The debate over the value of SSAF has been reignited by Liberal Senator James McGrath. The Senator has announced a private members bill to abolish the fee which provides essential student welfare and cultural services.

The Senator has a long-running disagreement with SSAF funding, and believes it contravenes freedom of association as understood in the Workchoices legislation.

In a recent Facebook post he stated ‘The SSAF is unfair, unpopular, undemocratic, unnecessary, burdensome, politicised and wasteful.’ He also linked SSAF to factional infighting of student organisations.

SSAF funding is allocated at the end of each year, following public consultation with students and the production of detailed budgets for ANU approval.

The fee is used for student amenities such as publications, sporting groups and learning initiatives. It is also the primary source of funding for both ANUSA and PARSA, the student advocacy associations. As a result, the fees provide legal, financial and pastoral support.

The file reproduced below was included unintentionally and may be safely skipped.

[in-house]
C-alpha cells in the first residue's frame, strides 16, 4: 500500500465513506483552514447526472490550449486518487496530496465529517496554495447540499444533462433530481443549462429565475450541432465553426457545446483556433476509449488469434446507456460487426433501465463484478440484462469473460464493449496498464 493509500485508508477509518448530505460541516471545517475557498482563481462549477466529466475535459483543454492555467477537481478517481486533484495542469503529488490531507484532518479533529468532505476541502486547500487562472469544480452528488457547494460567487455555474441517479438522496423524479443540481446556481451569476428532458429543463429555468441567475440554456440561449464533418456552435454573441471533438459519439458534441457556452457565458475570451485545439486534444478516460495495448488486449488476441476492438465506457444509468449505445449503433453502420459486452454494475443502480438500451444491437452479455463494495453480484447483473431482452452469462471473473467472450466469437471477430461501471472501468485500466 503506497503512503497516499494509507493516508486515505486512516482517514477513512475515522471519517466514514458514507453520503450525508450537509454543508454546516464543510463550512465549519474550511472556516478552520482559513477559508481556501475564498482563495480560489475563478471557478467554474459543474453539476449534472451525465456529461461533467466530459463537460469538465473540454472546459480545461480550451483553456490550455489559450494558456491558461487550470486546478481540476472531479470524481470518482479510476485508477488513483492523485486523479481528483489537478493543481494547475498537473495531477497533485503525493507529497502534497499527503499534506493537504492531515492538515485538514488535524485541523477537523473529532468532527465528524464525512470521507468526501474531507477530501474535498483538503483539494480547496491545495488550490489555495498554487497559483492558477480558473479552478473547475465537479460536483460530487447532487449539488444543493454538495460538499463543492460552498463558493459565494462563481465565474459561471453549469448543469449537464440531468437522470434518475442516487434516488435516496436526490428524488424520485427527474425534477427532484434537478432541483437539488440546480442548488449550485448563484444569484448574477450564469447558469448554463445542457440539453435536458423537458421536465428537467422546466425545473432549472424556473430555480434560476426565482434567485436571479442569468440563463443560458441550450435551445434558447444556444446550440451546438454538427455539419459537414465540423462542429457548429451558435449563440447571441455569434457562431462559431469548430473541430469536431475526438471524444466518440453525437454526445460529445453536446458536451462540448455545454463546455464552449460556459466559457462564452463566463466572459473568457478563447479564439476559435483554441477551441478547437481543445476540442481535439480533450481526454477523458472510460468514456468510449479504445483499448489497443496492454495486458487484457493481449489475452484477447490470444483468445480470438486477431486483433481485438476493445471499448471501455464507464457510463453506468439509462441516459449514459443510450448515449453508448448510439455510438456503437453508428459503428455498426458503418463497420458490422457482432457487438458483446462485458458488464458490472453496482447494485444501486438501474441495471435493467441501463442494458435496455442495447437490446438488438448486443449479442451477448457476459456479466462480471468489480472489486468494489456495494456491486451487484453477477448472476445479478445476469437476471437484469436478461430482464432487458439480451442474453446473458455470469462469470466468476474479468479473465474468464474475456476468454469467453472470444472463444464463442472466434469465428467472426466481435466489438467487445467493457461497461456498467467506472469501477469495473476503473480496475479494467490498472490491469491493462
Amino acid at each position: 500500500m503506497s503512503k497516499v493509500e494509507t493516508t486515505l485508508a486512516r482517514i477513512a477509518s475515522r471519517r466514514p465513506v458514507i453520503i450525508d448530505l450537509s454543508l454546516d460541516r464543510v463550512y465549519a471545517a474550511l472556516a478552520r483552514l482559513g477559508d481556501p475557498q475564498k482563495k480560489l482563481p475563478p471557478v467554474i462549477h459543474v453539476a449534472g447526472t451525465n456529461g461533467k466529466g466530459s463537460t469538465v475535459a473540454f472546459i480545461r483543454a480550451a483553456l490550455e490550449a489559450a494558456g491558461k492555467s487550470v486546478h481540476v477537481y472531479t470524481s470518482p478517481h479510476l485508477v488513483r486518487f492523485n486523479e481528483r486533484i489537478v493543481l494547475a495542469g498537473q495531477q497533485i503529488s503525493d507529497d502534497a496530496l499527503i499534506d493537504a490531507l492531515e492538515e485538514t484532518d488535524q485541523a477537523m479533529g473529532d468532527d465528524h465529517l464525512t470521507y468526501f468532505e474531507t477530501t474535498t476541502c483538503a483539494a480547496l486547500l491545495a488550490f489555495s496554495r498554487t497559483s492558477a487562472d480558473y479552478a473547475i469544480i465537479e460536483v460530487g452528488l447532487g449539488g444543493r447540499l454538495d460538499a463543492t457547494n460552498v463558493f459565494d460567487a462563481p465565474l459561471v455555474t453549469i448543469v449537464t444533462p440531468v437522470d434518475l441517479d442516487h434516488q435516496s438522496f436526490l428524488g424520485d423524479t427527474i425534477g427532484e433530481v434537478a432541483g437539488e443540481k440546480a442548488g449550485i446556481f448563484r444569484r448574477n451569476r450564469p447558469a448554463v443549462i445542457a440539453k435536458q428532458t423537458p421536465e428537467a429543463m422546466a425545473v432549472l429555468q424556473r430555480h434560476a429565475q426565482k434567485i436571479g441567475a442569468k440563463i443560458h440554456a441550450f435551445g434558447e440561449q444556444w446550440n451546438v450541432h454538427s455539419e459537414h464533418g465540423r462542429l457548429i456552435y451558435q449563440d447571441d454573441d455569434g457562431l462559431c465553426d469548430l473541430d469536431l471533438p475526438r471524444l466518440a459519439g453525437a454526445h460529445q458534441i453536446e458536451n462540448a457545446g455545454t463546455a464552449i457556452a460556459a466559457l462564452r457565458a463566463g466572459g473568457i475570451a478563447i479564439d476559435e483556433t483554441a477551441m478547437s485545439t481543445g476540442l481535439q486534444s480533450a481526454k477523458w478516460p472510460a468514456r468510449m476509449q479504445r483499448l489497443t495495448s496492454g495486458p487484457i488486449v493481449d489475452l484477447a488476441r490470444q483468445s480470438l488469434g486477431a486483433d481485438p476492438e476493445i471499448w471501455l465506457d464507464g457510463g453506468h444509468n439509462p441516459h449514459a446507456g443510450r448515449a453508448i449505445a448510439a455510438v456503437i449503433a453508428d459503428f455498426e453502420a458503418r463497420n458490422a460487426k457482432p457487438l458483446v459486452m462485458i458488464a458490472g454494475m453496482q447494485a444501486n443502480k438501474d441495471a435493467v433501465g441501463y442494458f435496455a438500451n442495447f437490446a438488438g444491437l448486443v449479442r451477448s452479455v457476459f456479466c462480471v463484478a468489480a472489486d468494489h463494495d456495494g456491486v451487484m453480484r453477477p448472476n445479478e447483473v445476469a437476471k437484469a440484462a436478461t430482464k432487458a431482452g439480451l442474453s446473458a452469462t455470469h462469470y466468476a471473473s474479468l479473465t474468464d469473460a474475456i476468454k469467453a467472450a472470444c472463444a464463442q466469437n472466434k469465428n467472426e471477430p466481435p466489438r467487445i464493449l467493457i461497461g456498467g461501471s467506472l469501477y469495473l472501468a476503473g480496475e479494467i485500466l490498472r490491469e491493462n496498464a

President of ANUSA Eden Lim, stated today that “SSAF funds enable key service provision to improve student life and assist students who are struggling at the ANU.”

“ANUSA believe that student support services and representation are crucial to ensuring Undergraduate students at ANU have a voice, support and a vibrant community to thrive in.”

President of the National Union of Students (NUS) Desiree Cai noted the bipartisan lack of support for the bill: ‘“People from all over the political spectrum are not really supporting this”.

While of the same party, both the Education and Deputy Prime Minister were quick to note the private nature of the bill, which is not sponsored by the government.

Deputy Prime Minister McCormack noted the particular importance of the fees for regional students, whose disadvantage is the target of SSAF-funded services.

He was also a key player in ensuring similar bills put forward by Tony Abbott were also quashed before debate could even occur in the House of Reps.

President of PARSA, Zyl Hovenga-Wauchope summarised the bill as “just another thoughtlessly ideological attack on students from a member of a party that consistently demonstrates their disregard for student wellbeing.”

Nonetheless, they are “proudly reaping the benefits of increased productivity and innovation that comes of a well-educated citizenry.”

For more information on what SSAF is, see our TV explainer:

For Woroni’s SSAF bid for 2019, see:

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